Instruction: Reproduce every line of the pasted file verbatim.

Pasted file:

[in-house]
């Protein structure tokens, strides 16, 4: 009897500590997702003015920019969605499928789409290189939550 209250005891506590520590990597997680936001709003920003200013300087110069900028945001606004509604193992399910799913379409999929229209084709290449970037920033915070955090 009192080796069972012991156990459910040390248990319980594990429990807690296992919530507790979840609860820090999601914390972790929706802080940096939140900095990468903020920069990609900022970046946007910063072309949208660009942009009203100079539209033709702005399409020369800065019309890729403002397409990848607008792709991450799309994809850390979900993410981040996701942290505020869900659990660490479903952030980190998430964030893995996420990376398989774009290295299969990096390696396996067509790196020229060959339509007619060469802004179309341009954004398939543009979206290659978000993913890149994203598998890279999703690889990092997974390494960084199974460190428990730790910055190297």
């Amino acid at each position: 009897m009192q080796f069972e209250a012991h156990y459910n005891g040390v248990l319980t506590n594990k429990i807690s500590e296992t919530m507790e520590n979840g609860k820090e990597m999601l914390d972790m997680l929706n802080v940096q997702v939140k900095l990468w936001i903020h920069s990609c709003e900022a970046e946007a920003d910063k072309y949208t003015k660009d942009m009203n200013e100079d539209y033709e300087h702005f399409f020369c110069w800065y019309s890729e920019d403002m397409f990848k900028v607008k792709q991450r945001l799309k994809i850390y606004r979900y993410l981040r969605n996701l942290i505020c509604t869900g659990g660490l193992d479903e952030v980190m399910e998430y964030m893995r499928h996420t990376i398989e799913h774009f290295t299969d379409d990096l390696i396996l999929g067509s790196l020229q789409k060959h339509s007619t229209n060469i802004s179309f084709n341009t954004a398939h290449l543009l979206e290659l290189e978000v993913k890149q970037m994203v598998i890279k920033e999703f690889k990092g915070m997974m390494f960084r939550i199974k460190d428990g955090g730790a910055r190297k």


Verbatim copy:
[in-house]
């Protein structure tokens, strides 16, 4: 009897500590997702003015920019969605499928789409290189939550 209250005891506590520590990597997680936001709003920003200013300087110069900028945001606004509604193992399910799913379409999929229209084709290449970037920033915070955090 009192080796069972012991156990459910040390248990319980594990429990807690296992919530507790979840609860820090999601914390972790929706802080940096939140900095990468903020920069990609900022970046946007910063072309949208660009942009009203100079539209033709702005399409020369800065019309890729403002397409990848607008792709991450799309994809850390979900993410981040996701942290505020869900659990660490479903952030980190998430964030893995996420990376398989774009290295299969990096390696396996067509790196020229060959339509007619060469802004179309341009954004398939543009979206290659978000993913890149994203598998890279999703690889990092997974390494960084199974460190428990730790910055190297």
């Amino acid at each position: 009897m009192q080796f069972e209250a012991h156990y459910n005891g040390v248990l319980t506590n594990k429990i807690s500590e296992t919530m507790e520590n979840g609860k820090e990597m999601l914390d972790m997680l929706n802080v940096q997702v939140k900095l990468w936001i903020h920069s990609c709003e900022a970046e946007a920003d910063k072309y949208t003015k660009d942009m009203n200013e100079d539209y033709e300087h702005f399409f020369c110069w800065y019309s890729e920019d403002m397409f990848k900028v607008k792709q991450r945001l799309k994809i850390y606004r979900y993410l981040r969605n996701l942290i505020c509604t869900g659990g660490l193992d479903e952030v980190m399910e998430y964030m893995r499928h996420t990376i398989e799913h774009f290295t299969d379409d990096l390696i396996l999929g067509s790196l020229q789409k060959h339509s007619t229209n060469i802004s179309f084709n341009t954004a398939h290449l543009l979206e290659l290189e978000v993913k890149q970037m994203v598998i890279k920033e999703f690889k990092g915070m997974m390494f960084r939550i199974k460190d428990g955090g730790a910055r190297k």